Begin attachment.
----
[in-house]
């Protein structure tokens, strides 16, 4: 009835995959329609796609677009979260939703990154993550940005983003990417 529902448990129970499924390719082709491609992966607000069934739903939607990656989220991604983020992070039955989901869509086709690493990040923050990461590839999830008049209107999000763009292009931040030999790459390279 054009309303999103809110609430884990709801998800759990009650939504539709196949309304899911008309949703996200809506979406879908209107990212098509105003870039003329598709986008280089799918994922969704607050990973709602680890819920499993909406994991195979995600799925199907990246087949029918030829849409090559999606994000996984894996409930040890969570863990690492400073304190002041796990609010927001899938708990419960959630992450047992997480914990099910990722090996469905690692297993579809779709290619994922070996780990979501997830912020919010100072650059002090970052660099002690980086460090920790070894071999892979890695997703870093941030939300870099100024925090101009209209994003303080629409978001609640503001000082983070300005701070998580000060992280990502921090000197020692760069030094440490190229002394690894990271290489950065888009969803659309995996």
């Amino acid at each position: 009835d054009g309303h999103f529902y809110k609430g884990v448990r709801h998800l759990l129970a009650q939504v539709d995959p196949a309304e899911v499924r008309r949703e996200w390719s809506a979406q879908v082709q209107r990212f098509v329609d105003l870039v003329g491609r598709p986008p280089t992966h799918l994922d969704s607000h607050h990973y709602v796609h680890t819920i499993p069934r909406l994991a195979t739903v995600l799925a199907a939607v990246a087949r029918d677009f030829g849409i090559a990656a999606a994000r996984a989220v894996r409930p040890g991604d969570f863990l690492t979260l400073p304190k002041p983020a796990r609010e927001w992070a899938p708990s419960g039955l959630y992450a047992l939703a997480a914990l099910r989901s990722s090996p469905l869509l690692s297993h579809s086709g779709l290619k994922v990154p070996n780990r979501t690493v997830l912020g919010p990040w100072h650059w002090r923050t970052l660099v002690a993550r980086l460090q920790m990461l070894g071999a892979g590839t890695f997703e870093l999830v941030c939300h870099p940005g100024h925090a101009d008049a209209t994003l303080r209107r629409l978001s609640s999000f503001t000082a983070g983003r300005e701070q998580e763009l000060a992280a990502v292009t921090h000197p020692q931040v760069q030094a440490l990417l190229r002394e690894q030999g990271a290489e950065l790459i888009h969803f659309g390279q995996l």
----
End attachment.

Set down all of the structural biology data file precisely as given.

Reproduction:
[in-house]
């Protein structure tokens, strides 16, 4: 009835995959329609796609677009979260939703990154993550940005983003990417 529902448990129970499924390719082709491609992966607000069934739903939607990656989220991604983020992070039955989901869509086709690493990040923050990461590839999830008049209107999000763009292009931040030999790459390279 054009309303999103809110609430884990709801998800759990009650939504539709196949309304899911008309949703996200809506979406879908209107990212098509105003870039003329598709986008280089799918994922969704607050990973709602680890819920499993909406994991195979995600799925199907990246087949029918030829849409090559999606994000996984894996409930040890969570863990690492400073304190002041796990609010927001899938708990419960959630992450047992997480914990099910990722090996469905690692297993579809779709290619994922070996780990979501997830912020919010100072650059002090970052660099002690980086460090920790070894071999892979890695997703870093941030939300870099100024925090101009209209994003303080629409978001609640503001000082983070300005701070998580000060992280990502921090000197020692760069030094440490190229002394690894990271290489950065888009969803659309995996």
């Amino acid at each position: 009835d054009g309303h999103f529902y809110k609430g884990v448990r709801h998800l759990l129970a009650q939504v539709d995959p196949a309304e899911v499924r008309r949703e996200w390719s809506a979406q879908v082709q209107r990212f098509v329609d105003l870039v003329g491609r598709p986008p280089t992966h799918l994922d969704s607000h607050h990973y709602v796609h680890t819920i499993p069934r909406l994991a195979t739903v995600l799925a199907a939607v990246a087949r029918d677009f030829g849409i090559a990656a999606a994000r996984a989220v894996r409930p040890g991604d969570f863990l690492t979260l400073p304190k002041p983020a796990r609010e927001w992070a899938p708990s419960g039955l959630y992450a047992l939703a997480a914990l099910r989901s990722s090996p469905l869509l690692s297993h579809s086709g779709l290619k994922v990154p070996n780990r979501t690493v997830l912020g919010p990040w100072h650059w002090r923050t970052l660099v002690a993550r980086l460090q920790m990461l070894g071999a892979g590839t890695f997703e870093l999830v941030c939300h870099p940005g100024h925090a101009d008049a209209t994003l303080r209107r629409l978001s609640s999000f503001t000082a983070g983003r300005e701070q998580e763009l000060a992280a990502v292009t921090h000197p020692q931040v760069q030094a440490l990417l190229r002394e690894q030999g990271a290489e950065l790459i888009h969803f659309g390279q995996l």